Gentamicin Sulfate in 0.9% Sodium Chloride Injections are sterile, nonpyrogenic solutions of gentamicin sulfate in 0.9% sodium chloride injection. They are administered by the intravenous route as antibiotic infusions. They are premixed and require no further dilution. Each milliliter (mL) of the 50 mL size contains gentamicin sulfate equivalent to 1.2, or 1.6 mg gentamicin base with Sodium Chloride USP 9 mg in Water for Injection USP. Each milliliter (mL) of the 100 mL size contains gentamicin sulfate equivalent to 0.6, 0.8, or 1.0 mg gentamicin base with Sodium Chloride USP 9 mg in Water for Injection USP. Gentamicin Sulfate in 0.9% Sodium Chloride Injections have a calculated osmolarity of 290 mOsmol/liter; pH: 4.0 (3.05.5). May contain Sulfuric Acid NF and/or Sodium Hydroxide NF for pH adjustment. The solutions contain no bacteriostat, antimicrobial agent (except gentamicin) or buffer and are intended only for use as a single-dose injection. When smaller doses are required the unused portion should be discarded. Gentamicin is classified as a aminoglycoside antibiotic and is derived from Micromonospora purpurea, an actinomycete.
To reduce the development of drug-resistant bacteria and maintain the effectiveness of Gentamicin Sulfate in 0.9% Sodium Chloride Injection and other antibacterial drugs, Gentamicin Sulfate in 0.9% Sodium Chloride Injection should be used only to treat or prevent infections that are proven or strongly suspected to be caused by susceptible bacteria. When culture and susceptibility information are available, they should be considered in selecting or modifying antibacterial therapy. In the absence of such data, local epidemiology and susceptibility patterns may contribute to the empiric selection of therapy.
Gentamicin Sulfate in 0.9% Sodium Chloride Injection is indicated in the treatment of serious infections caused by susceptible strains of the following microorganisms: Pseudomonas aeruginosa, Proteus species (indole-positive and indole-negative), Escherichia coli, Klebsiella - Enterobacter - Serratia species, Citrobacter species, and Staphylococcus species (coagulase-positive and coagulase-negative).
Clinical studies have shown gentamicin sulfate to be effective in bacterial neonatal sepsis; bacterial septicemia, and serious bacterial infections of the central nervous system (meningitis), urinary tract, respiratory tract, gastrointestinal tract (including peritonitis), skin, bone and soft tissue (including burns).
Aminoglycosides, including gentamicin, are not indicated in uncomplicated initial episodes of urinary tract infections unless the causative organisms are susceptible to these antibiotics and are not susceptible to antibiotics having less potential for toxicity.
Specimens for bacterial culture should be obtained to isolate and identify causative organisms and to determine their susceptibility to gentamicin.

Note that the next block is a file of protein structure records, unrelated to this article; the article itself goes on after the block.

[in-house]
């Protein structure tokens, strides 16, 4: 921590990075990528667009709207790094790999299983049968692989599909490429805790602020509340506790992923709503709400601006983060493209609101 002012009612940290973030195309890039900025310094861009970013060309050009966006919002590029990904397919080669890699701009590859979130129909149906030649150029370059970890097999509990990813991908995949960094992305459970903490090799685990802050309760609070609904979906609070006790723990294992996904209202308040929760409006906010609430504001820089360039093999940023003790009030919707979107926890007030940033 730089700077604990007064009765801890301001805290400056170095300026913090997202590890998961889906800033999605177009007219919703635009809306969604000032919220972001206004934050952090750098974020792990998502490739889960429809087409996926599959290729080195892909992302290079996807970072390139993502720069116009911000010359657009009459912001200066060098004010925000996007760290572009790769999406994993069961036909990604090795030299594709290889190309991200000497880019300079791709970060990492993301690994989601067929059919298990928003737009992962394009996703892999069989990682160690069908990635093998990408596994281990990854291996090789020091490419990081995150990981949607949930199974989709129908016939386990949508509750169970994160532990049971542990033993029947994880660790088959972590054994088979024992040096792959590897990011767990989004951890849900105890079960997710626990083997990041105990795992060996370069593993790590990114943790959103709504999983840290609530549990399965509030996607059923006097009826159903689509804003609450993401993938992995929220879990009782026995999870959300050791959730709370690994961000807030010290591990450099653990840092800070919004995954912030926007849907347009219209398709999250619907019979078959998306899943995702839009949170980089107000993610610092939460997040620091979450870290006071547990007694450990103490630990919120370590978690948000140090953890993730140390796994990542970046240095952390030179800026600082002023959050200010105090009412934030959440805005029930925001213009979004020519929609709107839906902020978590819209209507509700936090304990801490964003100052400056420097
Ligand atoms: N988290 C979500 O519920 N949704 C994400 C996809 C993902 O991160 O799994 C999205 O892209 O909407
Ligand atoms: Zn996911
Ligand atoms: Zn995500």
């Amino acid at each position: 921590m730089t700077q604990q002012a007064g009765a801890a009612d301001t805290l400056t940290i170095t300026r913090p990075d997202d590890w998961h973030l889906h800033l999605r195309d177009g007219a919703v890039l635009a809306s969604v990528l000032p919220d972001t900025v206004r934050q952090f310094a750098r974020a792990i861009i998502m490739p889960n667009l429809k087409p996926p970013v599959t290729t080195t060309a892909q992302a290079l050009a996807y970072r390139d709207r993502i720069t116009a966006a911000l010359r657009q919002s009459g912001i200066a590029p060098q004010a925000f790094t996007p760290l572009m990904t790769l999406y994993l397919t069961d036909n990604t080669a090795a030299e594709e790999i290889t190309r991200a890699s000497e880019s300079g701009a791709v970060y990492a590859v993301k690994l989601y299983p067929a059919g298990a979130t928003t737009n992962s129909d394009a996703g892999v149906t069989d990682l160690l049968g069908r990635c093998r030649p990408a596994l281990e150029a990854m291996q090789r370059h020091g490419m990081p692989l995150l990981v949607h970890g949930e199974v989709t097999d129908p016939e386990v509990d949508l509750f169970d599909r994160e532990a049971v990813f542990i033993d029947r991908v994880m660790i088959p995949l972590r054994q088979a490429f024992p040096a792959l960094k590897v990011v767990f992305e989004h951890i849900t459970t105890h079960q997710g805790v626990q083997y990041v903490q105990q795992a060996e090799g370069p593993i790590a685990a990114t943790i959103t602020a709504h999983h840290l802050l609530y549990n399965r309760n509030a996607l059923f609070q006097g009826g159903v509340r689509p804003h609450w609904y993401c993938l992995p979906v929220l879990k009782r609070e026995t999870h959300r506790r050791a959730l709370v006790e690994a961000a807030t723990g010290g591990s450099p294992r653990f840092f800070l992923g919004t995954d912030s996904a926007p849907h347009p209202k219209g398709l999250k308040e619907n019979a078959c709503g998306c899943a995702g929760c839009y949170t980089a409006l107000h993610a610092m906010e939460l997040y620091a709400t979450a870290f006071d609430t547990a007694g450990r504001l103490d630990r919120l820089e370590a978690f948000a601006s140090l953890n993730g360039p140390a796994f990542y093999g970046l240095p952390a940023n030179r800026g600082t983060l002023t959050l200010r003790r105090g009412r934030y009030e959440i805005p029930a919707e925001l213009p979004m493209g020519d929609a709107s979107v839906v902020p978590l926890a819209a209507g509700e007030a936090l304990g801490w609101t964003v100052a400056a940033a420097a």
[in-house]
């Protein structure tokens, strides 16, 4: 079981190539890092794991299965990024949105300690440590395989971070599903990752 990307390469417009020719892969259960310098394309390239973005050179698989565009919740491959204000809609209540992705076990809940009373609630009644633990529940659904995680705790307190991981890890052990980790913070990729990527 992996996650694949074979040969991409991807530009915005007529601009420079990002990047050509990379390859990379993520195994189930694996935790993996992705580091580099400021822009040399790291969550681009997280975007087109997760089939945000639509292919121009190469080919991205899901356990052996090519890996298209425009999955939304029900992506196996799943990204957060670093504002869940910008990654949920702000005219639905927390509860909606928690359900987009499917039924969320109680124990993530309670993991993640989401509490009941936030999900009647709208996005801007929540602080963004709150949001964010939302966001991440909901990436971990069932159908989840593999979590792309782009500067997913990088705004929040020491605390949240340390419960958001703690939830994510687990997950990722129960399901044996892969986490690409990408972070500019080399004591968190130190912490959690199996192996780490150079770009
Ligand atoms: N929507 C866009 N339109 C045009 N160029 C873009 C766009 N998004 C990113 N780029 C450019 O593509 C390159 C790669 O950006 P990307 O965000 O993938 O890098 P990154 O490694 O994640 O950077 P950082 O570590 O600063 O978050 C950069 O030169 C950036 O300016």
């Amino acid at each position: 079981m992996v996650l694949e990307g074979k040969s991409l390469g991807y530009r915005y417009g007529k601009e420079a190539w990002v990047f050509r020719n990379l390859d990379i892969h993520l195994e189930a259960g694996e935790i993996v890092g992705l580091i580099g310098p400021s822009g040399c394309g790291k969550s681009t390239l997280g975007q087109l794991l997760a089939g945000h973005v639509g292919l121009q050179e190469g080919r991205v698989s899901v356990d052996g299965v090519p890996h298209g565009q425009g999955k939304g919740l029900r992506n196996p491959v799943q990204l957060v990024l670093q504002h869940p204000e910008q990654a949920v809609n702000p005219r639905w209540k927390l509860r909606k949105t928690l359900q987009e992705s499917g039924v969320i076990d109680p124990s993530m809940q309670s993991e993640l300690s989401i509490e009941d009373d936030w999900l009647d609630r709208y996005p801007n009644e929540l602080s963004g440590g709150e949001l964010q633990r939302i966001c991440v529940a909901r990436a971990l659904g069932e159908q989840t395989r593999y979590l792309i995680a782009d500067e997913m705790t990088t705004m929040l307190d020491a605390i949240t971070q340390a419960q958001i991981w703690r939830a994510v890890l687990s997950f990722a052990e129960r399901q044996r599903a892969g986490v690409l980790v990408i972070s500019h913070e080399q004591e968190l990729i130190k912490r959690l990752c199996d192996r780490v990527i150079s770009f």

Gentamicin may be considered as initial therapy in suspected or confirmed gram-negative infections, and therapy may be instituted before obtaining results of susceptibility testing. The decision to continue therapy with this drug should be based on the results of susceptibility tests, the severity of the infection, and the important additional concepts contained in the boxed WARNINGS. If the causative organisms are resistant to gentamicin, other appropriate therapy should be instituted.
In serious infections when the causative organisms are unknown, gentamicin may be administered as initial therapy in conjunction with a penicillin-type or cephalosporin-type drug before obtaining results of susceptibility testing. If anaerobic organisms are suspected as etiologic agents, consideration should be given to using other suitable antimicrobial therapy in conjunction with gentamicin. Following identification of the organism and its susceptibility, appropriate antibiotic therapy should then be continued.
Gentamicin has been used effectively in combination with carbenicillin for the treatment of life-threatening infections caused by Pseudomonas aeruginosa. It has also been found effective when used in conjunction with a penicillin-type drug for the treatment of endocarditis caused by group D streptococci.
Gentamicin has also been shown to be effective in the treatment of serious staphylococcal infections. While not the antibiotic of first choice, gentamicin may be considered when penicillins or other less potentially toxic drugs are contraindicated and bacterial susceptibility tests and clinical judgement indicate its use. It may also be considered in mixed infections caused by susceptible strains of staphylococci and gram-negative organisms.
In the neonate with suspected bacterial sepsis or staphylococcal pneumonia, a penicillin-type drug is also usually indicated as concomitant therapy with gentamicin.